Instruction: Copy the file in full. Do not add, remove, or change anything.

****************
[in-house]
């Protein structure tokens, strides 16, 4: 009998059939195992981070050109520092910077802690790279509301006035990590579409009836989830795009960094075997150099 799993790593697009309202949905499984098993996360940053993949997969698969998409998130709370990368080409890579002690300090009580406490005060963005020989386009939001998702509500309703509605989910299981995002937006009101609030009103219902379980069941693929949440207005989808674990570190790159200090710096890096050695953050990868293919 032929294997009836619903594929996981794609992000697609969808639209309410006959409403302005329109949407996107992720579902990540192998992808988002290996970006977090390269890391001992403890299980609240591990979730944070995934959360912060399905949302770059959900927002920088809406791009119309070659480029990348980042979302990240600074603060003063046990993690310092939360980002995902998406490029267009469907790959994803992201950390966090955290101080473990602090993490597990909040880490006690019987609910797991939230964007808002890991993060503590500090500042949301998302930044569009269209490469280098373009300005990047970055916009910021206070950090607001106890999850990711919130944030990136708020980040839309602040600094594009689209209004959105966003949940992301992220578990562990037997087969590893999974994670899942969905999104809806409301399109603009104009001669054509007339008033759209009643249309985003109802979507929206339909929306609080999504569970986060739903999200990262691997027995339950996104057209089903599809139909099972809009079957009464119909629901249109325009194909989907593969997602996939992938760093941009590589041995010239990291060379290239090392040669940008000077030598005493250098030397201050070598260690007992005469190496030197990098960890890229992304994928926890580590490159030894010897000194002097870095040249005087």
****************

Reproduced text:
[in-house]
């Protein structure tokens, strides 16, 4: 009998059939195992981070050109520092910077802690790279509301006035990590579409009836989830795009960094075997150099 799993790593697009309202949905499984098993996360940053993949997969698969998409998130709370990368080409890579002690300090009580406490005060963005020989386009939001998702509500309703509605989910299981995002937006009101609030009103219902379980069941693929949440207005989808674990570190790159200090710096890096050695953050990868293919 032929294997009836619903594929996981794609992000697609969808639209309410006959409403302005329109949407996107992720579902990540192998992808988002290996970006977090390269890391001992403890299980609240591990979730944070995934959360912060399905949302770059959900927002920088809406791009119309070659480029990348980042979302990240600074603060003063046990993690310092939360980002995902998406490029267009469907790959994803992201950390966090955290101080473990602090993490597990909040880490006690019987609910797991939230964007808002890991993060503590500090500042949301998302930044569009269209490469280098373009300005990047970055916009910021206070950090607001106890999850990711919130944030990136708020980040839309602040600094594009689209209004959105966003949940992301992220578990562990037997087969590893999974994670899942969905999104809806409301399109603009104009001669054509007339008033759209009643249309985003109802979507929206339909929306609080999504569970986060739903999200990262691997027995339950996104057209089903599809139909099972809009079957009464119909629901249109325009194909989907593969997602996939992938760093941009590589041995010239990291060379290239090392040669940008000077030598005493250098030397201050070598260690007992005469190496030197990098960890890229992304994928926890580590490159030894010897000194002097870095040249005087």